This lady is reviving the dying art of making Pashmina shawls and boasts of an esteemed list of clientele, including royalty.
Captivated by the elegance and craftsmanship of finely woven Pashmina shawls, textile designer Varuna Anand along with her husband Parveen Anand took up the task of reviving the fading art. Varuna, who was born and brought up in Delhi, was married into a family from Jammu and Kashmir and that helped her turn her passion into a career. “After moving to Jammu, I realised the worth and the beauty of real Pashmina. It was a common sight to see people in Jammu draped in exquisitely crafted shawls, and it was something that I had never seen in Delhi. The kind of embroidery, workmanship and hardwork involved in the making of these shawls inspired me to revive this dying art,” recalls Varuna.
Boasting of clients like the Maharana of Udaipur and the Maharaja of Indore, Varuna says her favourite clients are the ones who understand and appreciate the art behind making these shawls. “I owe a large part of my exposure and success to Farooq Abdullah and Maharana Sahib Shriji Arvind Singh Mewar, who have gifted my shawls at levels which I could have never thought of and have helped me in the revival process,” she elaborates.
Talking about her most cherished shawls and her personal collection, Varuna quips, “I got two shawls from my mother-in-law when I got married. They are very dear to me and I still drape them on special occasions. In my collection, you will mostly find shawls with intricate needlework. I have a wide range of Pashminas and I keep adding at least two to three new pieces every year to my wardrobe. I am getting there but there are more colours to add. I want to add a silk embroidery shawl and a sage green shawl in my wardrobe.”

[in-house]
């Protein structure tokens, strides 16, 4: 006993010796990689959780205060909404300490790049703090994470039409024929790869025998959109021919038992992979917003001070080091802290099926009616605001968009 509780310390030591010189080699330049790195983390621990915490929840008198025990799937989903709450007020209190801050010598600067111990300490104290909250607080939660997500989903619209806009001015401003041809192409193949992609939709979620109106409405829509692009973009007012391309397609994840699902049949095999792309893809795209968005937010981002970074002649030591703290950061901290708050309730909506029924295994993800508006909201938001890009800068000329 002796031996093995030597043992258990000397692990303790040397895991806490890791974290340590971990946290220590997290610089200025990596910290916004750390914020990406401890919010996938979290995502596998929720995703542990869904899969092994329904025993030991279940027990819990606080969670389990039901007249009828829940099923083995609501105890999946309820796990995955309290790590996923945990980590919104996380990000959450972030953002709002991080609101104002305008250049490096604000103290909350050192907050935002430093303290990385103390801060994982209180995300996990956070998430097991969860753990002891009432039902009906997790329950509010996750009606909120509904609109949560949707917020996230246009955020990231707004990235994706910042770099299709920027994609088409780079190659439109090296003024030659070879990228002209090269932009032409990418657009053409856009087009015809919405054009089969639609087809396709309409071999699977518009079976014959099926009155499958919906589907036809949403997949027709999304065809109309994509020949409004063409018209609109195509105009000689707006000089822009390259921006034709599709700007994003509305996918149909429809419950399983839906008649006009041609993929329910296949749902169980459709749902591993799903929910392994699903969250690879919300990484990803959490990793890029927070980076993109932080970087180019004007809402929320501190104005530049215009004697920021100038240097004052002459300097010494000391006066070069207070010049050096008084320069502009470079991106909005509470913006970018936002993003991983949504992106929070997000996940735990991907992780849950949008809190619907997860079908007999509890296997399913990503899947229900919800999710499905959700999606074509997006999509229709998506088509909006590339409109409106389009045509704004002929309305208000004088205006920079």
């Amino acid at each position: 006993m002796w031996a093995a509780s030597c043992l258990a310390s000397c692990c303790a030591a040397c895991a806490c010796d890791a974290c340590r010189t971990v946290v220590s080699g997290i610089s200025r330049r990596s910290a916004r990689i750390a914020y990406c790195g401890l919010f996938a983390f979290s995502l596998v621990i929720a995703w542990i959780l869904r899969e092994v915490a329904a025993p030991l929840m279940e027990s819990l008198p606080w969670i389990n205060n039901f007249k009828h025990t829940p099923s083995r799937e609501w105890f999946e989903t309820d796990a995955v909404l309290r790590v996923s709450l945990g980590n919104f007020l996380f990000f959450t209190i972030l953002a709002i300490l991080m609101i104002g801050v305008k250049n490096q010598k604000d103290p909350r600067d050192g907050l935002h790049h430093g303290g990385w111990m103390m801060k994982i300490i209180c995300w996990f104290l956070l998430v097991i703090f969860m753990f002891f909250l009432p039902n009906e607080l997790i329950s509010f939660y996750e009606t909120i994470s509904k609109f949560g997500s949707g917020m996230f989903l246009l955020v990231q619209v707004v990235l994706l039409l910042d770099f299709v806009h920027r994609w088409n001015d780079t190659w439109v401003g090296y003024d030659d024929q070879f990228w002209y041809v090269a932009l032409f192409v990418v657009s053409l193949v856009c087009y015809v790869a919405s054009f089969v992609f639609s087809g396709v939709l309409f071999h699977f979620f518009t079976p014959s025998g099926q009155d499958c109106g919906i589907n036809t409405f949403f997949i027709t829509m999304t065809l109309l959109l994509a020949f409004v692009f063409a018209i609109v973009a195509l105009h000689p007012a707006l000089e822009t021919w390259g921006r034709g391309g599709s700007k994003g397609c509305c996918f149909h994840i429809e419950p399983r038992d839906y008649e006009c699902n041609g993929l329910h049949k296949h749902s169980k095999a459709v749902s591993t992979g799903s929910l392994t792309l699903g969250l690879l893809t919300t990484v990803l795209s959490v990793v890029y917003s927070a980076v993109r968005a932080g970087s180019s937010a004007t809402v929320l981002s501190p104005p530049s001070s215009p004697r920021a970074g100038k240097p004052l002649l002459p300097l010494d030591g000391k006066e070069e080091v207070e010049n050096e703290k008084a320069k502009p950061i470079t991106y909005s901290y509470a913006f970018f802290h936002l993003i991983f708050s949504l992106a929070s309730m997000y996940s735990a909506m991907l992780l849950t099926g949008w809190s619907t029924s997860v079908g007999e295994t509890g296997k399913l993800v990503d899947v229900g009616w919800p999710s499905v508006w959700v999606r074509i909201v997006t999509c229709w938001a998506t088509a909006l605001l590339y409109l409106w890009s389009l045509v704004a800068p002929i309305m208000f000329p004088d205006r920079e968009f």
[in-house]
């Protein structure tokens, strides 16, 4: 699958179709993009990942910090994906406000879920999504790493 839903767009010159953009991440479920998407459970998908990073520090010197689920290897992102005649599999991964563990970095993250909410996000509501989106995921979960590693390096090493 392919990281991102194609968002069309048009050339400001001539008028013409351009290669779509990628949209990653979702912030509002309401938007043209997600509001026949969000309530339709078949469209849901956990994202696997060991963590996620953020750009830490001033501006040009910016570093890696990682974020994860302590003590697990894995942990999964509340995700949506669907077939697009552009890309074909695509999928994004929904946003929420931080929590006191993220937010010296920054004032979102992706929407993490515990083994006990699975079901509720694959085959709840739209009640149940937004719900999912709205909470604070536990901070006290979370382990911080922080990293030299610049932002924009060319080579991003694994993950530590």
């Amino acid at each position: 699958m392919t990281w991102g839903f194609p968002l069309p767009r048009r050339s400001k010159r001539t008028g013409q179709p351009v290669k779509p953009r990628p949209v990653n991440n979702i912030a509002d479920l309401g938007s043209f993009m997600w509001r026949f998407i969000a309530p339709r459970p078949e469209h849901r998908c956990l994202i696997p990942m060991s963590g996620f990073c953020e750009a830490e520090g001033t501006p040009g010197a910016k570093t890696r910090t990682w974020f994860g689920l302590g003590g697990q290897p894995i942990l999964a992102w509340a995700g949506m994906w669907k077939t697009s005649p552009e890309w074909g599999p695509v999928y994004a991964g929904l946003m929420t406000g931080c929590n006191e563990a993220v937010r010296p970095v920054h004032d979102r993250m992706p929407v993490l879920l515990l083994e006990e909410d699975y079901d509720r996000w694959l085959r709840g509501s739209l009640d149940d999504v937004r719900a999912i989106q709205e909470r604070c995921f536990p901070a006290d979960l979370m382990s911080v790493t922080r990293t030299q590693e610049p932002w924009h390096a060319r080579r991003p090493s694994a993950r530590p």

Sharing her idea of de-stressing, Varuna, 46, a mother of two, says, “I am so passionate about my work that it is relaxation for me. After a hectic period of work, I love spending some qualitative time with my daughters and I like listening soft romantic numbers. Old school pop is a great stress buster for me, and it takes me back to my days of college. In my free time, I love listening to George Michael, Michael Jackson, Billy Joel, Bee Gees or Barry Manilow’s tracks on a repeat mode.”
Varuna admits being a very private person. “I have selective friends. I love hanging out with them and grabbing a drink or two.” To keep the art of shawl-making alive, the designer keeps travelling frequently across the country.
Recalling one of her most memorable vacations, she says, “I attended the wedding of Maharana of Udaipur Sriji Arvind Singh Mewar’s son in 2014, with my daughters. It was magical. The grandeur, the opulence and the hospitality made it a once in lifetime experience.”
Varuna, a self-confessed foodie loves to take out time for a relaxed meal with close friends and family. “I like Thai, Chinese or Japanese cuisine as much as I love sitting for a Kashmiri wazwan (multi-course meal) beautifully laid on dastarkhan. I am quite familiar with the regional cuisine prepared in the households of both Kashmiri Muslims and Pandits,” she shares.
An admirer of all things beautiful, Varuna confesses being a shopaholic. She says, “I am a compulsive shopper and I can buy anything. I love buying perfumes. They could be falling out of my wardrobe but that does not stop me from buying more. I rarely add new fragrances to my list. I love using perfumes that I have tried and tested for years. I am quite archaic when it comes to buying perfumes.”